1993-10-20; Central Michigan Life
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High: upper 50s Low: mid 40s cloudy, rain likely in the afternoon The search is on Committees formed to find deans Page 3 Just a flesh wound Shock comedy comes to town Page 8 Mixed emotions WR overcomes personal loss Page 10 Central Michigan !—-■——.. ■■."-■——-——- VOLUME 76. NUMBER 22 _,_fc. , ^iVrr -riWi* '_■ ; , _* '■Vfe,'?-?' ~f V-'tg-.M.^. .' ' '■" ■' ,.">" . 3 —-J _ »„,«■, ■■ i .y ^ MOUNT PLEASANT. MICHIGAN 48869 (6l7>TT4-a«9d 16 PAGES Plachta urges Central to roll with changes LIFE Photo Jason Flowers CMU President Leonard E. Plachta gave his state of the university CMU passes on minority 'theme' housing trend By Jill Behnke l IH St,iff WnU-r While universities on the East and West coasts are creating new ethnic or alternative "theme" housing options, Michigan universities seem to have missed the trend. Gary CiafTone, director of Housing, said similiar housing cannot be found at CMU. "We don't assign rooms based on race," CiafTone said. An unwritten agreement between the Office of Minority Affairs and the Housing Office tries to accomodate students requesting a minority roommate, said Steve Clark, assistant director of Minority Affairs. The program is a courtesy provided by Minority Affairs to help minority students feel as comfortable as possible," he said. According to a Detroit Free Press article, "a desire on the part of students to gain official college sanction for their separ- See ROOMS Page 16 Provost: freshmen's GPAs, ACT scores up from past years By Kelly L. Adams Llf-h Staff Writer Provost Robert Franke announced that CMU is enrolling students with higher grade point LIFE on the Inside MORE NEWS 3 VOICES 4 POLICE 6 ET CETERA 8 SPORTS 10 DIGEST 16 CLASSIFIEDS 15 averages and higher ACT scores at Tuesday's Academic Senate meeting. Franke said 9.4 percent of this year's freshmen have a GPA of 3.75 to 4.0. Almost 16 percent of first year students have a GPA of 3.5 to 3.74. These figures have increased from last year's 6.34 percent and near 10 percent, respectively. According to Franke, 8.5 percent of the 1993 freshman class have ACT scores from 27 to 36, compared to 6.5 percent of last year. Another 37 percent of this year's freshmen have scores from 22 to 26 — up from 34 percent last year. Franke said freshman enrollment is up from last year although overall enrollment is slightly down. This is because of losing some students, mostly at the sophomore and junior levels, he said. More enrollment information See SENATE Page 16 By Marjory Raymer I Ihf- Staff Writer President Leonard E. Plachta urged CMU to meet the challenge of accepting change during his state of the university address Monday. "I urge everyone who is associated with the university to avoid the very human tendency to resist change." Plachta said, "instead, see our issues as challenges and opportunities for redi recting this fine university." Plachta said the current system is not working. He emphasized the lack of efficiency in several areas of the university including the University Program and competency requirements, the inability of students to graduate in four years and the amount of time wasted in committees. Plachta said the requirements for all undergraduates has loped into an overly complex system, and he questioned whether the University Program fit the intended goal of general education. He named Provost Robert Franke to review the UP and competency requirements in an effort to modernize them. The president suggested ini- t iating programs to help students complete their education in four years and studying the feasibility of a three-year bachelor's degree program, which would include summer classes. He also emphasized the need to examine resources spent on classes with low enrollment, programs with small demand and small departments Administrative time was another focus of the speech. The university must dedicate less time to committee work. Plachta said. One step is retaining a cen- See SPEECH Page 1 5 Feedback on university address varies By Andrew Guy Jr. I lh(r Stciff Writei Faculty and students voiced positive and negative reactions to President Leonard E. Plachta's state of the university address Tuesday. Randy Peterson, University Democrats president and Mortar Board member, said he was "dis- appointed (Plachtai didn't address the student issues more clearly." Jim Hill, vice president for Student Affairs, said he agreed with Plachta's need to accomplish certain goals at CMU, and said that he adequately focused on student-or ic?nt*?d issues. Peterson, Kinde senior, said issues Plachta raised such as racism on campus and departmental reorganization affect every CMU student "I think he glossed over the more important issues on campus. It was basically a rehash of his (vision) statement," Peterson said. Greg Morris. legislative counsel, said people often misinterpret Plachta's management style. "People expect Plachta to be a manager because of his background," Morris said. "Managers worry about what's happening this afternoon. Leaders worry about the future." Bruce Allen, chairman of the marketing and hospitality services administration deparment. said the speech was "fantastic" and was targeted to faculty. CMU's future rests in the hands of the administrators, he s« lid. "The key is whether the faculty can accept the inevitable restructuring (of the university*. This is typical in the evolution of success constantly changing," he said. Jerold Misner. dean of the College of Education, Health and Human Services, said he agreed with tne iasue of change. To voice your opinion. See page 14. "I thought (Plachta's speech) was very timely," Misner said. "It was appropriate while the country is looking at change at different levels." Rebecca Bollenberg, SGA vice- president and Honor senior said Plachta intended to address students. "Maybe he didn't directiy say students, but he meant students," she said. "I think he's got some good plans," said Shannon Payne, Mount Clemens junior. "1 think hfr»'» better than what, we've had.** Committee finds alternatives to merger By Marjory Raymer L IhE- Staff Writer The College of Business Administration's realignment/ reorganization committee recommended the college reconsider the approved departmental merger. Provost Robert Franke suggested a merger between the departments of management and business law and regulation with a goal savings of $37,345. A college-wide vote approved the merger in September. The committee generated ideas that would be more cost effective, the report stated. The report suggested^* he merger might have been politically motivated. "Subsequent discussion and information generated tells us that there may, in fact, have been political reasons for this move," the report stated. See REPORT Page 2 LIFE Photo Amy Sw*rtout Practicing backstroke techniques with 3 year old Jamisen Norlan der is Amy Thue. Grand Rapids sophomore. She has been teaching him for more than a year.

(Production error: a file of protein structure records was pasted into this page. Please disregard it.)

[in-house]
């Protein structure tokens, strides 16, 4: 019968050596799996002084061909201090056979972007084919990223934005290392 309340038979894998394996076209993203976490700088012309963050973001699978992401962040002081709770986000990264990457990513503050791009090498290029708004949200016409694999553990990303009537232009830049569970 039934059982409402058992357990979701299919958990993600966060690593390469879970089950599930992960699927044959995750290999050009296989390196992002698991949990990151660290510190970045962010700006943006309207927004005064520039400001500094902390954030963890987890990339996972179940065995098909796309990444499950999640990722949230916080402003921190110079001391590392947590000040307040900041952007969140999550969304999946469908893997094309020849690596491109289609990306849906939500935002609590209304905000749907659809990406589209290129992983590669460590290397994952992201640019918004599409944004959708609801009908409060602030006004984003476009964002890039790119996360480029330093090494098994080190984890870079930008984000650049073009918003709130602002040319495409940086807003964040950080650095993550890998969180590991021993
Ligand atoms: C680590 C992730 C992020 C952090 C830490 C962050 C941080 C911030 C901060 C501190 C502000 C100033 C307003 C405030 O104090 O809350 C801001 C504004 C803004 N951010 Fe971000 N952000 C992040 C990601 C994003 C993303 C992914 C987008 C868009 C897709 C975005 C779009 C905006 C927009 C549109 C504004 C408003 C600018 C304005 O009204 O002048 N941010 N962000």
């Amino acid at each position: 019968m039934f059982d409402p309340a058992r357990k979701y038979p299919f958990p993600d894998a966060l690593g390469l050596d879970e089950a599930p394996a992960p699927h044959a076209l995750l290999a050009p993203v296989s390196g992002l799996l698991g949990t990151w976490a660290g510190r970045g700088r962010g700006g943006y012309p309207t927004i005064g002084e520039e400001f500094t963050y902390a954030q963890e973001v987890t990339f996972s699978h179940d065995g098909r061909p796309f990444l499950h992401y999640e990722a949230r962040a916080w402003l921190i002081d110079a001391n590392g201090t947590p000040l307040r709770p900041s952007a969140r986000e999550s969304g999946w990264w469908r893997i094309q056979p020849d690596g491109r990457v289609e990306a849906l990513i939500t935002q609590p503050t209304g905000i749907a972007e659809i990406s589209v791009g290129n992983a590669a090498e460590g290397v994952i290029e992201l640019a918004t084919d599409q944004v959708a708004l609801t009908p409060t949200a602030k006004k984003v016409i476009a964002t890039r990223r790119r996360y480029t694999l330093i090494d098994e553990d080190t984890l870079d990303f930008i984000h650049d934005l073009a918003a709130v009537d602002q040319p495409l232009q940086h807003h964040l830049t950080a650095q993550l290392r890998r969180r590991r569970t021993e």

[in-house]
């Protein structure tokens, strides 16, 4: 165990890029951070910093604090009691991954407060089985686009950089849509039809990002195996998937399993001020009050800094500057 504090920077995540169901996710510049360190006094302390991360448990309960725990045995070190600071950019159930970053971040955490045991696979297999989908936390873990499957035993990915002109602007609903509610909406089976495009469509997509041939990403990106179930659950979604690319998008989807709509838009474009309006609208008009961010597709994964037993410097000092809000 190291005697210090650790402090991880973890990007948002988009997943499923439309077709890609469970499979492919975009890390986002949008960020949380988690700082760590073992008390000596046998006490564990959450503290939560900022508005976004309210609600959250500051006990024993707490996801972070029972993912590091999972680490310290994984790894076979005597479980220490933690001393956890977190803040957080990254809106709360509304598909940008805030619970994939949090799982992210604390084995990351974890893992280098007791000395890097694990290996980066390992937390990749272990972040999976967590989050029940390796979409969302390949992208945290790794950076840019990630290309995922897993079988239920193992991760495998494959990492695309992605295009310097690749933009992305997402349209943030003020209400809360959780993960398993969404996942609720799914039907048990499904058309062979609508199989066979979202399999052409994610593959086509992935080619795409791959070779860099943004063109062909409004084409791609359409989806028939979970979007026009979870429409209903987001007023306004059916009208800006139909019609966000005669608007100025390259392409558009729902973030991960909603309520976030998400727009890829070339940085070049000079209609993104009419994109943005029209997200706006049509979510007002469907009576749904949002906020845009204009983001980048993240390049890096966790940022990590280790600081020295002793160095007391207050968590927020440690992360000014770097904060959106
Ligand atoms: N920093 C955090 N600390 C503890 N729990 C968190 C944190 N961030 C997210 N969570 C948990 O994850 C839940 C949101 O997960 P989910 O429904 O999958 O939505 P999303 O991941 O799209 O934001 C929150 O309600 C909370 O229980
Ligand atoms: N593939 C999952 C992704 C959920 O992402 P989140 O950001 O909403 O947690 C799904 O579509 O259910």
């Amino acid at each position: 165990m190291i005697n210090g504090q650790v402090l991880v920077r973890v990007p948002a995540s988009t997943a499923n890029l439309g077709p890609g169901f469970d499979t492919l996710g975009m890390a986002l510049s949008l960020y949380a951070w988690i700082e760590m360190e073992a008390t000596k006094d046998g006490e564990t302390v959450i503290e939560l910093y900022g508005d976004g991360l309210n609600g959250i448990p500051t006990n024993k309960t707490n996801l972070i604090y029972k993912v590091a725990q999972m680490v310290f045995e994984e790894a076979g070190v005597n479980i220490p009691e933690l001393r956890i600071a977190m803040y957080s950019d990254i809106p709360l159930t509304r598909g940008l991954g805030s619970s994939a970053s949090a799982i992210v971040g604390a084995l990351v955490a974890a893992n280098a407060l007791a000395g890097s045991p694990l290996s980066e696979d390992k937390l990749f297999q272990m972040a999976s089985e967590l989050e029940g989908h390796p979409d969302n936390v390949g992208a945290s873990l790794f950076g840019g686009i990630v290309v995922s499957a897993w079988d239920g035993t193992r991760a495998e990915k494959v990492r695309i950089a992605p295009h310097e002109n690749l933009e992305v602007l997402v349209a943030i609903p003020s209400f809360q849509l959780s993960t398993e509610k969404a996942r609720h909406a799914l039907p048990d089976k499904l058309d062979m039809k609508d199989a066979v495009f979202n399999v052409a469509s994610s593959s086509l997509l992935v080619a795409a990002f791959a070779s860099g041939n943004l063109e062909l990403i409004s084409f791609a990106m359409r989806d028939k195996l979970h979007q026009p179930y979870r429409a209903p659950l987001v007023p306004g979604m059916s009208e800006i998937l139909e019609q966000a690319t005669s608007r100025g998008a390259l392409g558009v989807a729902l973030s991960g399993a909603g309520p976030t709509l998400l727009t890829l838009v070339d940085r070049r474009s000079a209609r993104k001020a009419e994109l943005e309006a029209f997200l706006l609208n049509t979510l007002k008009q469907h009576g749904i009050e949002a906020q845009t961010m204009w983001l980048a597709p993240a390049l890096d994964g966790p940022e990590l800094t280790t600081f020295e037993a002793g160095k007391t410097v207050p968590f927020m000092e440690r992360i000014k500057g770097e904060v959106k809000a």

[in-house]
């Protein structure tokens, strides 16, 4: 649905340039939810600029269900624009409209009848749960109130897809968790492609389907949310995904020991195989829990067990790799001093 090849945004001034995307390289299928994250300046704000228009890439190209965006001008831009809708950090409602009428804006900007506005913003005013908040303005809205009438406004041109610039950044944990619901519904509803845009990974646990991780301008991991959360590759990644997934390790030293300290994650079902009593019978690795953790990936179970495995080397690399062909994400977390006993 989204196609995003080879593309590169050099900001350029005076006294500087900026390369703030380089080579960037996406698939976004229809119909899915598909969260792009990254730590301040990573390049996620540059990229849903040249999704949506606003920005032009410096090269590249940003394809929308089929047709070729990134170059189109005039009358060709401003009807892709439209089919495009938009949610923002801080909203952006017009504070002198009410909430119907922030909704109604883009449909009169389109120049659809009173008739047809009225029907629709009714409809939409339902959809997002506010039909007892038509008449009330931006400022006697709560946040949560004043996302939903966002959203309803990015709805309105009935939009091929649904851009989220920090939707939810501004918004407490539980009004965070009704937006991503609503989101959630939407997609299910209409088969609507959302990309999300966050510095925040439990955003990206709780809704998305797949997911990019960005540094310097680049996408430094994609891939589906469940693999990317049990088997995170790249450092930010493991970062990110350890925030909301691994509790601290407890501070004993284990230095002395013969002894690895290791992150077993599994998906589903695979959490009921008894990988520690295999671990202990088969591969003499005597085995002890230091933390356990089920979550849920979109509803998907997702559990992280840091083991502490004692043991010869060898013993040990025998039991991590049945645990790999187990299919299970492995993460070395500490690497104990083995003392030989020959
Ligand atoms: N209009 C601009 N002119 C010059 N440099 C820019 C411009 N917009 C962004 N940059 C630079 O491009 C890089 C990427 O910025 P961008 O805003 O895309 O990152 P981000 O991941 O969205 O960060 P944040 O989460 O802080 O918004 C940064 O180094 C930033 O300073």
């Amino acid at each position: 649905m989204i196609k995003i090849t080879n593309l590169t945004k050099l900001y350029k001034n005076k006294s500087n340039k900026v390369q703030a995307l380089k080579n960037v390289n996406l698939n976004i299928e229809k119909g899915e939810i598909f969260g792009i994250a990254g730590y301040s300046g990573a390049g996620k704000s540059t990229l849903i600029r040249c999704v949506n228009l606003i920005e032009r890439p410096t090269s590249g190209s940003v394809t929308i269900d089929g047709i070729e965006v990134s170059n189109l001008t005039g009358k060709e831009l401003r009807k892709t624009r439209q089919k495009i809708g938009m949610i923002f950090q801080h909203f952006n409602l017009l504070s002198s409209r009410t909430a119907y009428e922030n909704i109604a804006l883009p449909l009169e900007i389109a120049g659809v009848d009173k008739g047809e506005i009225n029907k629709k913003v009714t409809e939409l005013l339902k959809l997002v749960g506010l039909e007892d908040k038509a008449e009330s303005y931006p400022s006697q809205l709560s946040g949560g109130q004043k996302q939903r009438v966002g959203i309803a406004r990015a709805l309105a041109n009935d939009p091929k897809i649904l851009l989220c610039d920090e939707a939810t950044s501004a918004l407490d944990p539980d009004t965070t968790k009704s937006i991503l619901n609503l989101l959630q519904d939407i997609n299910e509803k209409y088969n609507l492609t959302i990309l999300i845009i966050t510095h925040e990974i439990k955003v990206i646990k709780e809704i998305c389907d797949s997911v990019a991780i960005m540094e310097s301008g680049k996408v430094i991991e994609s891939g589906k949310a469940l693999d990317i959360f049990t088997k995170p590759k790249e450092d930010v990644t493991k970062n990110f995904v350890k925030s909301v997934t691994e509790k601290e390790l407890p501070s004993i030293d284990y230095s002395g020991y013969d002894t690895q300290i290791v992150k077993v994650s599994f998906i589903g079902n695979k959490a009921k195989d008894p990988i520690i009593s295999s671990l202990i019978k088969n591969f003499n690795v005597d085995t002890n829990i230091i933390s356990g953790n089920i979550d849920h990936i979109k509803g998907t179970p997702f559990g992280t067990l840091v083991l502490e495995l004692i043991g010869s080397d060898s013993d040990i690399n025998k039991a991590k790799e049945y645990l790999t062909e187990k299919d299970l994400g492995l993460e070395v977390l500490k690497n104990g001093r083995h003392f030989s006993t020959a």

|Title||1993-10-20; Central Michigan Life|
|Publisher||Students of Central Michigan University|
|Description||Wednesday, October 20, 1993 issue of the student newspaper of Central Michigan University. Also known as CM-Life. Originally published biweekly. Later published three times a week during the academic year and once a week during the summer. Began publication in 1941. Previously known as Central State Life. Issues from 1999 to the present are available online at the CMLife website.|
|Subject/Keywords||Central Michigan University - Newspapers; Mount Pleasant (Mich.) - Newspapers; Isabella County (Mich.) - Newspapers; College student newspapers and periodicals;|
|Copyright Permission||Copyright 1993 by Central Michigan University. This material is copyrighted and any further reproduction or distribution is prohibited.|